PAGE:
Legendary Actor Louis Gossett Jr. Dead At 87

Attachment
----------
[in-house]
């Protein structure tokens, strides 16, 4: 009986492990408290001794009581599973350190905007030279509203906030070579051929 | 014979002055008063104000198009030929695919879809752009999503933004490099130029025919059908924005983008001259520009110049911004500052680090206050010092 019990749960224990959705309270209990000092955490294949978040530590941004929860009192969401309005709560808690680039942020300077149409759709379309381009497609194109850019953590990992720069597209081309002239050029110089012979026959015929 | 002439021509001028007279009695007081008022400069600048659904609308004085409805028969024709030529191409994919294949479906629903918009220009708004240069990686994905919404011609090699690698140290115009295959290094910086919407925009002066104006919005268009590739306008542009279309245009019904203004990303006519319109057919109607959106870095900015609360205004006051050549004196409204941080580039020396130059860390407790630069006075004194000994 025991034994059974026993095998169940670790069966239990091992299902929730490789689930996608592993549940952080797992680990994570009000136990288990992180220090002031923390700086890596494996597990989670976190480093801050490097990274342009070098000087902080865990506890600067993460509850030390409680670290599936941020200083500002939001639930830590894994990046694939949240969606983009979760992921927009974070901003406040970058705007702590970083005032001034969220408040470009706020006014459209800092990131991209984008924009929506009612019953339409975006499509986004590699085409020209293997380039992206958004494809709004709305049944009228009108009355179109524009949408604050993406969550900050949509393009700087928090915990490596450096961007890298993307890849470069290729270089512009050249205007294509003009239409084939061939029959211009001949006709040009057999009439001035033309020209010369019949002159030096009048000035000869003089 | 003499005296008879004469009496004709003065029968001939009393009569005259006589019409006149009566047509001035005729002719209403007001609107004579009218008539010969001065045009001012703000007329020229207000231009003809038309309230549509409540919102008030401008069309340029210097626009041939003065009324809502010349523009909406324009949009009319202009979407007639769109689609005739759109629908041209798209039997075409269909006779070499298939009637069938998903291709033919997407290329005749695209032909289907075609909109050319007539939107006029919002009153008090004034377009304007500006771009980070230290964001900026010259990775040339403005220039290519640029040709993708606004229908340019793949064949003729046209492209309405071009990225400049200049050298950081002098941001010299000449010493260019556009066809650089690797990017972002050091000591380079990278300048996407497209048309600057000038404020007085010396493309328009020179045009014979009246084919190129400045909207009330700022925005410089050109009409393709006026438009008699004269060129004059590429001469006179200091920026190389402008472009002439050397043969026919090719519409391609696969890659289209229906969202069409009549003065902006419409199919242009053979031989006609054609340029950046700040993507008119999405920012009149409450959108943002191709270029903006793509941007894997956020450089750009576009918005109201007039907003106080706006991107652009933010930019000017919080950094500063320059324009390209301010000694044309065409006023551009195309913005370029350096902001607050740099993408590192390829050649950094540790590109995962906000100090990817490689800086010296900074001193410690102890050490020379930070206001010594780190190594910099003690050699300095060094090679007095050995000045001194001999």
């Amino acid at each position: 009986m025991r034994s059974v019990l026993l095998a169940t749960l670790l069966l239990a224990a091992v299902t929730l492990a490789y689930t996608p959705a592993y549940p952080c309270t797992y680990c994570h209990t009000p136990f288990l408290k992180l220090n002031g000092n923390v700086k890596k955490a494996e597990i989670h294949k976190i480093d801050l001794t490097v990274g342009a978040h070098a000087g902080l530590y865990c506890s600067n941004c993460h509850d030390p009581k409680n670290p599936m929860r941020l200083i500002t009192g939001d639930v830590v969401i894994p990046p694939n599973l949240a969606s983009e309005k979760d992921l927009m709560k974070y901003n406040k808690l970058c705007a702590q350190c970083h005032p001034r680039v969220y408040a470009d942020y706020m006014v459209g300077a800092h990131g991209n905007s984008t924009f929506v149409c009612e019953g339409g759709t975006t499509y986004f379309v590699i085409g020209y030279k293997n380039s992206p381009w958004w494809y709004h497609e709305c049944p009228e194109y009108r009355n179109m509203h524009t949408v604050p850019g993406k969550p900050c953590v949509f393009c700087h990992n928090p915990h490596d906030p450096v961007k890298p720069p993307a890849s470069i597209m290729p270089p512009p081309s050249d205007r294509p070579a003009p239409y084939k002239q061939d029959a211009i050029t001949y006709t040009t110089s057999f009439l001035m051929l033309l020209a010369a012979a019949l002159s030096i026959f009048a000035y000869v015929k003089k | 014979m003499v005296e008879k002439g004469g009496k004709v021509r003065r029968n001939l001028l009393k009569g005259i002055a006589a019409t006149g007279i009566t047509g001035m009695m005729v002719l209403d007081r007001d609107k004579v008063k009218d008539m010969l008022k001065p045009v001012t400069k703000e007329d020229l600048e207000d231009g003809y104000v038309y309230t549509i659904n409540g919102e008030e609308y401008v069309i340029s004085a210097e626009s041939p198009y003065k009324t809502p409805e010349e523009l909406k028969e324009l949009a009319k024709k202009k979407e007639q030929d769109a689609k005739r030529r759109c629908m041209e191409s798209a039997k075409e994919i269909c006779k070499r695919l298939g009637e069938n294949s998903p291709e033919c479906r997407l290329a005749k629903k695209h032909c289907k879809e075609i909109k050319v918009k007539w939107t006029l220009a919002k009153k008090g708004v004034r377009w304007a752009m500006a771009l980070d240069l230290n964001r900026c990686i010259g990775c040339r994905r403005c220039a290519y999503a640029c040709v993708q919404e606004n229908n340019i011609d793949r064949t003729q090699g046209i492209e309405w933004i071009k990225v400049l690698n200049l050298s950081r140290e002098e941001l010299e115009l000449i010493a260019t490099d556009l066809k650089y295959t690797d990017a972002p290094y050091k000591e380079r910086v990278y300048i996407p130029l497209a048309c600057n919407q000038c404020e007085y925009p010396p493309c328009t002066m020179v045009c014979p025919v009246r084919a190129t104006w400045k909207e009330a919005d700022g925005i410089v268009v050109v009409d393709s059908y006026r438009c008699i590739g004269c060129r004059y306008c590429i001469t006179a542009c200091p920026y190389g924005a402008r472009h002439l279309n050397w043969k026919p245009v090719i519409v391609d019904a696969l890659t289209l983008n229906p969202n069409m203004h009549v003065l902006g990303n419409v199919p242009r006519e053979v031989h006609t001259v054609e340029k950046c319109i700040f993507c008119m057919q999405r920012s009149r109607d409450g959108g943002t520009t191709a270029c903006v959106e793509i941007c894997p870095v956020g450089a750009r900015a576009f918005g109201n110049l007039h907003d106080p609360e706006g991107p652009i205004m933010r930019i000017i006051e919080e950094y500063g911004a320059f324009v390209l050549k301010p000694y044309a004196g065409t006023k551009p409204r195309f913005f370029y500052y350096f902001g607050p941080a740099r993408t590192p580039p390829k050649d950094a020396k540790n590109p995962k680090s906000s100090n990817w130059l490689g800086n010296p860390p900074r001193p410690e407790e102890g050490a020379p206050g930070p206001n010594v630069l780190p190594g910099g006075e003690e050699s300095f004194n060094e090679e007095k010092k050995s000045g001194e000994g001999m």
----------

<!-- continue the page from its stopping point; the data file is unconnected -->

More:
Louis Gossett Jr. the first Black man to win a Supporting Actor Oscar, has died. The actor's nephew said Gossett passed away Thursday night in Santa Monica. No cause of death has been revealed. Gossett had a celebrated career most noticeably earning his groundbreaking Academy Award for 1982's "An Officer and a Gentleman" which he said was a huge affirmation of his position as a Black actor in his 2010 memoir, "An Actor and a Gentleman." The trophy had been a long time coming. The NYC-born actor had been working hard in the movie biz, receiving critical acclaim for his 1964 role in Broadway's "A Raisin in the Sun" and cementing his stage presence by replacing Billy Daniels in "Golden Boy. His Hollywood break came when he bagged an Emmy for his role in the 1977 TV series, "Roots." Louis also won a Golden Globe for the 1991 TV movie, "The Josephine Baker Story. He's also starred in the movie, "Enemy Mine," the TV series "Sadat" and is also known for his role as Colonel Charles "Chappy" Sinclair in the "Iron Eagle" film series. His last credit came in the role of Ol' Mister in the 2023 remake of "The Color Purple." Gossett revealed in 2010 he had prostate cancer, which was caught in the early stages. He was married 3 times and is survived by sons Satie from his second marriage and Sharron, a chef he adopted after seeing him as a young child on TV during a segment on kids in desperate situations.


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